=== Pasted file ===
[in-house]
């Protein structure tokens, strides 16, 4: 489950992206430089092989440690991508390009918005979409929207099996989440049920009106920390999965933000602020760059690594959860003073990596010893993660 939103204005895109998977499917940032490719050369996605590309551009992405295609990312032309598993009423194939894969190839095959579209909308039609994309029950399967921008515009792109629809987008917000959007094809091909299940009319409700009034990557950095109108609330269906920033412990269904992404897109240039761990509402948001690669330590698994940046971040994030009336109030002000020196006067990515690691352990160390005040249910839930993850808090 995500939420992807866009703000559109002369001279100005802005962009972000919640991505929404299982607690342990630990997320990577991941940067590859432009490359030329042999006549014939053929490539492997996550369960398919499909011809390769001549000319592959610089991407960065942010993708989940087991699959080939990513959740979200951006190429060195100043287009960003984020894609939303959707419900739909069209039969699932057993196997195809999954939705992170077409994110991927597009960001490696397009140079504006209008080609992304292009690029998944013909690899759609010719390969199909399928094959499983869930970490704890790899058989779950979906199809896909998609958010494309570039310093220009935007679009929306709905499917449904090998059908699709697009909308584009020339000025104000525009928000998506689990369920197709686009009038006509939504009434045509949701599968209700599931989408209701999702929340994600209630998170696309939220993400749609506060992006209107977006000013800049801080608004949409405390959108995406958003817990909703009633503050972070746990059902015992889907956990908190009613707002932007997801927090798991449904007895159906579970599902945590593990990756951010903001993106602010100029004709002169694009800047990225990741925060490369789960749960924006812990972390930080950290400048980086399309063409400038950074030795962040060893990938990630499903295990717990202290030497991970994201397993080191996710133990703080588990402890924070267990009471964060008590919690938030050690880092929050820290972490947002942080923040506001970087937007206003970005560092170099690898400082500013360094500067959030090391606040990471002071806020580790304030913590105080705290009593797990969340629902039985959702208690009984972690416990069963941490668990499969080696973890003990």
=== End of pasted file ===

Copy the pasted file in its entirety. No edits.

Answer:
[in-house]
């Protein structure tokens, strides 16, 4: 489950992206430089092989440690991508390009918005979409929207099996989440049920009106920390999965933000602020760059690594959860003073990596010893993660 939103204005895109998977499917940032490719050369996605590309551009992405295609990312032309598993009423194939894969190839095959579209909308039609994309029950399967921008515009792109629809987008917000959007094809091909299940009319409700009034990557950095109108609330269906920033412990269904992404897109240039761990509402948001690669330590698994940046971040994030009336109030002000020196006067990515690691352990160390005040249910839930993850808090 995500939420992807866009703000559109002369001279100005802005962009972000919640991505929404299982607690342990630990997320990577991941940067590859432009490359030329042999006549014939053929490539492997996550369960398919499909011809390769001549000319592959610089991407960065942010993708989940087991699959080939990513959740979200951006190429060195100043287009960003984020894609939303959707419900739909069209039969699932057993196997195809999954939705992170077409994110991927597009960001490696397009140079504006209008080609992304292009690029998944013909690899759609010719390969199909399928094959499983869930970490704890790899058989779950979906199809896909998609958010494309570039310093220009935007679009929306709905499917449904090998059908699709697009909308584009020339000025104000525009928000998506689990369920197709686009009038006509939504009434045509949701599968209700599931989408209701999702929340994600209630998170696309939220993400749609506060992006209107977006000013800049801080608004949409405390959108995406958003817990909703009633503050972070746990059902015992889907956990908190009613707002932007997801927090798991449904007895159906579970599902945590593990990756951010903001993106602010100029004709002169694009800047990225990741925060490369789960749960924006812990972390930080950290400048980086399309063409400038950074030795962040060893990938990630499903295990717990202290030497991970994201397993080191996710133990703080588990402890924070267990009471964060008590919690938030050690880092929050820290972490947002942080923040506001970087937007206003970005560092170099690898400082500013360094500067959030090391606040990471002071806020580790304030913590105080705290009593797990969340629902039985959702208690009984972690416990069963941490668990499969080696973890003990």